• Tyler is a Fintech Junior Journalist with specific interests in Online Banking and emerging AI technologies. He began his career writing with a plethora of national and international publications.


FIS Partner With C3 AI To Develop New Regulatory Solutions Using AI for the Financial Industry


To help capital markets firms tap into the power of their organisational data to increase efficiency and better manage regulatory compliance and risk, fintech FIS (NYSE: FIS) has announced that it has partnered with C3 AI (NYSE: AI) to develop new series of regulatory solutions using the latest AI. 

The AML Compliance Hub leverages C3 AI’s advanced machine learning technology, combined with the deep financial industry domain expertise of FIS, to dramatically improve the efficiency of financial crime detection. Designed to help capital markets firms fight the increasing threat of financial crime, the machine learning-based platform aggregates and analyses client data across disparate systems to enhance AML and KYC processes, improving decision-making and reducing false-positive alerts.

“As an early adopter of AI technology in our solutions, FIS is accelerating our investment in machine learning to help our clients better take advantage of the vast amount of structured and unstructured data within their systems,” said Nasser Khodri, Head of Capital Markets at FIS. “From cost savings through AI-powered automation to enhanced decisioning and analysis, AI offers great promise for forward-looking financial institutions that want to tap into their data for competitive advantage.”

Recent research from the FIS Readiness Report shows that 78% of capital markets firms plan to invest in AI in 2021 to advance their strategic goals.

“We predict that AI will increasingly be a vital tool for capital markets firms in a wide range of use cases and applications,” said Sidhartha Dash, research director at Chartis Research. “AI has significant potential in the fight against financial crime through its ability to aggregate data and apply learnings from past events to automate decisioning. The technology also has great potential in streamlining workflows and cutting costs associated with onerous, manual data review processes.”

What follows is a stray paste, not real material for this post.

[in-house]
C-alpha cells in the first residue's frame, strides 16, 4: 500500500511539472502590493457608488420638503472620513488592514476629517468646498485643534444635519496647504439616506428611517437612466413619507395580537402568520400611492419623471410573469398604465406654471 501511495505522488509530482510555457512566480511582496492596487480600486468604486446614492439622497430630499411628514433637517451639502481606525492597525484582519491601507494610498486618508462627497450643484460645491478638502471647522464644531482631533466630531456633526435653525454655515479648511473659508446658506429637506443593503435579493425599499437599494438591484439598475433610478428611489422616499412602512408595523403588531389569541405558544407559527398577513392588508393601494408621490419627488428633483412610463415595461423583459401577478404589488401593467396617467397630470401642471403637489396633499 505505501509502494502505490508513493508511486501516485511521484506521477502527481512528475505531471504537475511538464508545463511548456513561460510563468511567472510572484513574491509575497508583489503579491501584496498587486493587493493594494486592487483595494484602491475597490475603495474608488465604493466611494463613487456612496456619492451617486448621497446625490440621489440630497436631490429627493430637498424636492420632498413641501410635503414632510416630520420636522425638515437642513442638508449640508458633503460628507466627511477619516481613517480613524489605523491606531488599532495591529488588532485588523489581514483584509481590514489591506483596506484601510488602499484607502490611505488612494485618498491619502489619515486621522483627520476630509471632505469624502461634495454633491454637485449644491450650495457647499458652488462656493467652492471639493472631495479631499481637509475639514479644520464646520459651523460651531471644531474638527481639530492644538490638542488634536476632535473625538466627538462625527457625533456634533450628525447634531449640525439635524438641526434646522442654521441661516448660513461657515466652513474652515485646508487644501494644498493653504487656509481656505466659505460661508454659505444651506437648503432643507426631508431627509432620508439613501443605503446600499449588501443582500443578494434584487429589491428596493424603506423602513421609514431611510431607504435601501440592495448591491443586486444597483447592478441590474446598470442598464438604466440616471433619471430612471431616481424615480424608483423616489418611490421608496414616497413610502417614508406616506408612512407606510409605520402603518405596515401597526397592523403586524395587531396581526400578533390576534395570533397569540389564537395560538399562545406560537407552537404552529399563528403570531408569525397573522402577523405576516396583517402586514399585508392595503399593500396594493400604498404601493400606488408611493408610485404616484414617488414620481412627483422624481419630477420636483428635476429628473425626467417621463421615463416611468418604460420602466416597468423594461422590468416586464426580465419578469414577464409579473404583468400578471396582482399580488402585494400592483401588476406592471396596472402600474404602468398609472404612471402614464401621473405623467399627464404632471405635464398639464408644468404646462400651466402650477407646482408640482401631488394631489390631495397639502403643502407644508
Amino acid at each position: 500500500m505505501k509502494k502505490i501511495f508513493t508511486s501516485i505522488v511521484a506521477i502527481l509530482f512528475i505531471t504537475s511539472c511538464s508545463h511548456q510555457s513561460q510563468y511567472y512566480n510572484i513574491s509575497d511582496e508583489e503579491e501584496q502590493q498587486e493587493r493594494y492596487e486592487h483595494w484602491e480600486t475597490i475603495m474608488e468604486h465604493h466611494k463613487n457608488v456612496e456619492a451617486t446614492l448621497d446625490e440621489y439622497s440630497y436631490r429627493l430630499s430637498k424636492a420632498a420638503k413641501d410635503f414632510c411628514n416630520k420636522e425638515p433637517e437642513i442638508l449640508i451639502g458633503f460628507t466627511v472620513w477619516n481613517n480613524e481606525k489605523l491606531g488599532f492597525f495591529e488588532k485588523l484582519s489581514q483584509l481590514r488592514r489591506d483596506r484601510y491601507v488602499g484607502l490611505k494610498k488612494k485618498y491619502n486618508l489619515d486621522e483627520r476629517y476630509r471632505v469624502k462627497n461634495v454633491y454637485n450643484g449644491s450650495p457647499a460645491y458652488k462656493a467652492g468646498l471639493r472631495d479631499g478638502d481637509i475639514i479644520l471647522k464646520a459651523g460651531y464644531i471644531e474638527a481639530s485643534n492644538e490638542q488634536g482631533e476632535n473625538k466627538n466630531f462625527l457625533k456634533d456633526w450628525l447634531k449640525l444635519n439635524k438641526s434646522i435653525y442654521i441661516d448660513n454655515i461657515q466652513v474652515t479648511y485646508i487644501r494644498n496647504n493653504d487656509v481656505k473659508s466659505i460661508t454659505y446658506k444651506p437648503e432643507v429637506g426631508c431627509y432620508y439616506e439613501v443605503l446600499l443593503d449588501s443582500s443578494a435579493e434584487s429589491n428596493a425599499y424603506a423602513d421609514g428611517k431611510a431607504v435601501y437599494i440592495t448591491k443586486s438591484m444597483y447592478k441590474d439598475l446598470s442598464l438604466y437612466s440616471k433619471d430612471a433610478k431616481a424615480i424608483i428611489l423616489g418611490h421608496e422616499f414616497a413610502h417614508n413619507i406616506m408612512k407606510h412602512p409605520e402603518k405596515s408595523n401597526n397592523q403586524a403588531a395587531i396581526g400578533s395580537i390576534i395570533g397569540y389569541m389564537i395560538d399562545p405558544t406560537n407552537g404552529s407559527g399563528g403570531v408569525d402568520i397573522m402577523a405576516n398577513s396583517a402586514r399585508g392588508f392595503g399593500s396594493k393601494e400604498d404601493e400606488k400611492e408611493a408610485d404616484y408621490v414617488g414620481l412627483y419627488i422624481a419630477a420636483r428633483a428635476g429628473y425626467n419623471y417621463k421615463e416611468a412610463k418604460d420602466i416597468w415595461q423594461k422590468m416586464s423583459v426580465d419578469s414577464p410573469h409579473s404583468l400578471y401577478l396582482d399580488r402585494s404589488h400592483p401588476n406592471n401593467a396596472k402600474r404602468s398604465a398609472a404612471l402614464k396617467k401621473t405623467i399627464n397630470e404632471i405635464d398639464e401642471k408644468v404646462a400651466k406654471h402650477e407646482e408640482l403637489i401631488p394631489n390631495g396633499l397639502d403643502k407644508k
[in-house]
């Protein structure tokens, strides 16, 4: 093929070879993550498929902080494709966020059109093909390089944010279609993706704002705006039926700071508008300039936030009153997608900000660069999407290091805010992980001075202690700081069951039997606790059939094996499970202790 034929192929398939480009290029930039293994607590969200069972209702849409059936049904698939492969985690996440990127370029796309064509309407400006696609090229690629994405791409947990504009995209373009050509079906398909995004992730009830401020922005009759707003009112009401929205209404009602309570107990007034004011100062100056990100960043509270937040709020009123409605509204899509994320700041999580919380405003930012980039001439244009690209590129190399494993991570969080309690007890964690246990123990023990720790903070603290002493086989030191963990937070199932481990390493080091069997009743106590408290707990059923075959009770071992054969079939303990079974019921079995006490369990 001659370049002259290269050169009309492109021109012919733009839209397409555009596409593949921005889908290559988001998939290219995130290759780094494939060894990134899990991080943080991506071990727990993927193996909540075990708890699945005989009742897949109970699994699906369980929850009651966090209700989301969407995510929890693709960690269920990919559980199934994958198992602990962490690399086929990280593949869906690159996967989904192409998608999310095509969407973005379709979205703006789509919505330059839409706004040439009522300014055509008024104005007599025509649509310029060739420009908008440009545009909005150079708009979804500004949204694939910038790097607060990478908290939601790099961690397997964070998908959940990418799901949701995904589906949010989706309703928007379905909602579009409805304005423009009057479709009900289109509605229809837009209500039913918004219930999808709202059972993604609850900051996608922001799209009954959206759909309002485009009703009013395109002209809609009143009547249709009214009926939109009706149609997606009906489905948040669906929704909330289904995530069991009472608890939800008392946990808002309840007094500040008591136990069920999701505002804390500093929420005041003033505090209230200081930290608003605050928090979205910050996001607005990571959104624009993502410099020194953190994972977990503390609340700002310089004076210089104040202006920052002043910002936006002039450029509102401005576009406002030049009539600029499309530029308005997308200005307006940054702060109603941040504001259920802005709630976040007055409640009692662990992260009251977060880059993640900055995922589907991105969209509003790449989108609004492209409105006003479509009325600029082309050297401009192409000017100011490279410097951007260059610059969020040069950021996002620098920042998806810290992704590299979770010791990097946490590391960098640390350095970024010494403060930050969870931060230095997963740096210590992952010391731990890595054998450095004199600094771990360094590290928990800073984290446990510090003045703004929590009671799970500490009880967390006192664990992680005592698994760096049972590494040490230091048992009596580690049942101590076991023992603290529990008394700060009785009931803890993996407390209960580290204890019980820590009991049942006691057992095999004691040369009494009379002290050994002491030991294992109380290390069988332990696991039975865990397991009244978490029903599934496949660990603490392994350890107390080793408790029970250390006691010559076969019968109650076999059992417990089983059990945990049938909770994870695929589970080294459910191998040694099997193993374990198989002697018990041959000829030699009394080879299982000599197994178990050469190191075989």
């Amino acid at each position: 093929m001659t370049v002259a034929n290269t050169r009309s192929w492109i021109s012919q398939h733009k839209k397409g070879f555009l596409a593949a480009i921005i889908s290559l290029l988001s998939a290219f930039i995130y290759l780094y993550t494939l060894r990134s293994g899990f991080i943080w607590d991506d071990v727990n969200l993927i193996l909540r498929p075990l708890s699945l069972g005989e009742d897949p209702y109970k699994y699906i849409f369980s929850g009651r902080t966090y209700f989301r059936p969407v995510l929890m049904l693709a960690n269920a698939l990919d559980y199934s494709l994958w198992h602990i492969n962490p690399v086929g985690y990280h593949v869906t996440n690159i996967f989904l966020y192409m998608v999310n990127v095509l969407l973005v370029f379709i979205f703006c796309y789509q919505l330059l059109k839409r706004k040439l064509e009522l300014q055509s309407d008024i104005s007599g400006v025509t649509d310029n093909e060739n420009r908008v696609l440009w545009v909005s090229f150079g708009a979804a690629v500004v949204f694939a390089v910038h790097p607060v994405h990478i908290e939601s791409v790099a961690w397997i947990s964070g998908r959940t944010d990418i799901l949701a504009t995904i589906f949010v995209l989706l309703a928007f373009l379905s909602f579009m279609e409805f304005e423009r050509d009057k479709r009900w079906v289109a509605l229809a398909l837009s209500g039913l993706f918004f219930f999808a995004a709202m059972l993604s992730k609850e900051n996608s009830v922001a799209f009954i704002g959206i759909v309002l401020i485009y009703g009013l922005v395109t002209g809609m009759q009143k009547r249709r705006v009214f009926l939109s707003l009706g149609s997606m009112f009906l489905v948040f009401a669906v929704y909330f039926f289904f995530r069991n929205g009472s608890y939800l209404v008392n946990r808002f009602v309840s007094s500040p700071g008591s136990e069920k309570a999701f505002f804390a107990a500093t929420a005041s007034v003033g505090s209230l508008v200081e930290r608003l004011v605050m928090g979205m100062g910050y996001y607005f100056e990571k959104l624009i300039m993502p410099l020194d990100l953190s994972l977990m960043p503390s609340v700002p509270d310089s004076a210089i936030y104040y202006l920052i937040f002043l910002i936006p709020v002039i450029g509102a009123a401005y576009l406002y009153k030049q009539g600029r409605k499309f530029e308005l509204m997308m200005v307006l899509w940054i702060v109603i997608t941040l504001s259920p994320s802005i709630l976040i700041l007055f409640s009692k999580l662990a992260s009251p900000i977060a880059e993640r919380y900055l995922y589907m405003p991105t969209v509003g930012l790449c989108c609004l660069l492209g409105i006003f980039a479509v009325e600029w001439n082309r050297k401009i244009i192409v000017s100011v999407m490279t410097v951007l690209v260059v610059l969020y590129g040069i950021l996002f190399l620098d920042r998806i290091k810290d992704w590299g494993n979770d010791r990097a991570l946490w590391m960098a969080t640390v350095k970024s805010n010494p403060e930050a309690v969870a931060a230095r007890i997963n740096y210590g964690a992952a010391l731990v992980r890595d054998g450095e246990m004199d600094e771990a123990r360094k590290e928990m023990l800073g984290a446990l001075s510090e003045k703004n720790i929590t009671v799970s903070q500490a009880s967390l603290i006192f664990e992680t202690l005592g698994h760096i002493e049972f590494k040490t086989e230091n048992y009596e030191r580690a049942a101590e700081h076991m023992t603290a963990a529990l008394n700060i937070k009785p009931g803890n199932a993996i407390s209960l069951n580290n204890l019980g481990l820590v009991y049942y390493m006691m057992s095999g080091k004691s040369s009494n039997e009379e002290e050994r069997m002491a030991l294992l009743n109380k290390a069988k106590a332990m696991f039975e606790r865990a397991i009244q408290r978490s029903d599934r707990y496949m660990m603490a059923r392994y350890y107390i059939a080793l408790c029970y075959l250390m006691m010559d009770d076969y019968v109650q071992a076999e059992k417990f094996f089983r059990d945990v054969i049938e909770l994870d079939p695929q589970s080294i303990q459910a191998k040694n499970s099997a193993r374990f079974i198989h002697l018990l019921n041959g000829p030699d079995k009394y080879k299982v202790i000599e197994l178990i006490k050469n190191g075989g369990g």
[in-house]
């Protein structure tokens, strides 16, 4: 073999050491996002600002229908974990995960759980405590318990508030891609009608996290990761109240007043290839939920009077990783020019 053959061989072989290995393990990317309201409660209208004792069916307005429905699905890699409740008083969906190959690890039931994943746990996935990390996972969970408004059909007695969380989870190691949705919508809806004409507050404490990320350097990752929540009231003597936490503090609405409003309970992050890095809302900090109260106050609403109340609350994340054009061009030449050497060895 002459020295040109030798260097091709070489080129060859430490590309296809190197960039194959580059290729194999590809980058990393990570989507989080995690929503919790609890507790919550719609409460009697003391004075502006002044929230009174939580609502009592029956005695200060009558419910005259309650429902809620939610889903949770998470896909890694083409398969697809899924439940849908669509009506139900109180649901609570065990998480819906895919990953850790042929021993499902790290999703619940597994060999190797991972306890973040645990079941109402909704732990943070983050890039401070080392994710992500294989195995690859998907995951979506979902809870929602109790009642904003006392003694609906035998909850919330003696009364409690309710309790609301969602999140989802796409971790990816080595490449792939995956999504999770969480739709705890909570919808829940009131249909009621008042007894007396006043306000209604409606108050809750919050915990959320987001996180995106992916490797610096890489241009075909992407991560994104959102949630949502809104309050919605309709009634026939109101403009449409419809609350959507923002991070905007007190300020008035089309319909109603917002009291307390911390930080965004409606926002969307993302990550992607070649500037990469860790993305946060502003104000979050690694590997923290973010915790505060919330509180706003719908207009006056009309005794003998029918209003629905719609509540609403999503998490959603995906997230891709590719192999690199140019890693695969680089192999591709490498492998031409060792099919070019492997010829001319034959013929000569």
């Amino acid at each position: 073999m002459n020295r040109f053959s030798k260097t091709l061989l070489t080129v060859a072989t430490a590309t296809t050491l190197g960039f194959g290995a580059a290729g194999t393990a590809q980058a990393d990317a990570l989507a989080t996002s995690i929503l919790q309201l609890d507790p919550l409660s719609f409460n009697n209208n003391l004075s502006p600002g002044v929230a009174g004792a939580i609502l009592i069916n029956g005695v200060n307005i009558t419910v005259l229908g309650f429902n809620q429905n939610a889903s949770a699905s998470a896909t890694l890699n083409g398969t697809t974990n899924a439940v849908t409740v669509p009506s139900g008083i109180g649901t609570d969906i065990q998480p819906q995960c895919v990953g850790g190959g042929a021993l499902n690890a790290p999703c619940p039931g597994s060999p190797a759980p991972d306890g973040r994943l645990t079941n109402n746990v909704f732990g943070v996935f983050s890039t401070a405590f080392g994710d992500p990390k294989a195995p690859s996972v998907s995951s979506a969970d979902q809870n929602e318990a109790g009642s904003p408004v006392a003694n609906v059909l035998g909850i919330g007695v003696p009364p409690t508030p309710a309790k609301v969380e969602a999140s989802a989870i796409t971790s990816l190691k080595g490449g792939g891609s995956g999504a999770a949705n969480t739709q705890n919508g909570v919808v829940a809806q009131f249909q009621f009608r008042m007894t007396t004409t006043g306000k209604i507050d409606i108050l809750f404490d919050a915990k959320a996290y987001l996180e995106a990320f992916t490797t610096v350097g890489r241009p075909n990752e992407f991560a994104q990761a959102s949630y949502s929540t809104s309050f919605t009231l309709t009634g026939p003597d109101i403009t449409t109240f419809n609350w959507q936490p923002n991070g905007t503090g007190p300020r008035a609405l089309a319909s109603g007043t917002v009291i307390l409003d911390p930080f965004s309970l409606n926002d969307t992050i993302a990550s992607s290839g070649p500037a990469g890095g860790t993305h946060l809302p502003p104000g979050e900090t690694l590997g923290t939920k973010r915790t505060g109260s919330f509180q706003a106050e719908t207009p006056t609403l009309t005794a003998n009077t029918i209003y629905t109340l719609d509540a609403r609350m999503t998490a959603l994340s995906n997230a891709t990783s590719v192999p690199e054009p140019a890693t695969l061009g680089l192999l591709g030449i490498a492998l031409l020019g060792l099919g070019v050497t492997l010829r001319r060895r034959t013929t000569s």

The FIS Compliance Hub provides a dashboard view where users can view reports and receive alerts as to key risk drivers, suspicious activity, and AML scoring. By reducing false positives, organisations can focus on true threats that require dedicated attention and timely action.

“Money laundering and other illegal activities are dynamic, fast-moving challenges for the financial services sector, and the data necessary to identify financial crimes are segregated across numerous disparate systems,” said Ed Abbo, president and chief technical officer at C3 AI. “Existing rules-based detection systems generate an excessive stream of false positives that require costly and inefficient manual review and increase the risk of missed investigations. By leveraging C3 AI’s advanced capabilities to unify and analyse all relevant data using machine learning, The FIS AML Compliance Hub is a next-gen solution that can accurately identify, prioritise, and report suspicious activity, while simultaneously reducing the number of false positives.”

The partnership with C3 AI is reflective of FIS’ focus on partnering with innovative companies to accelerate its ability to deliver disruptive new technologies and solutions into the market.

  • Francis is a junior journalist with a BA in Classical Civilization, he has a specialist interest in North and South America.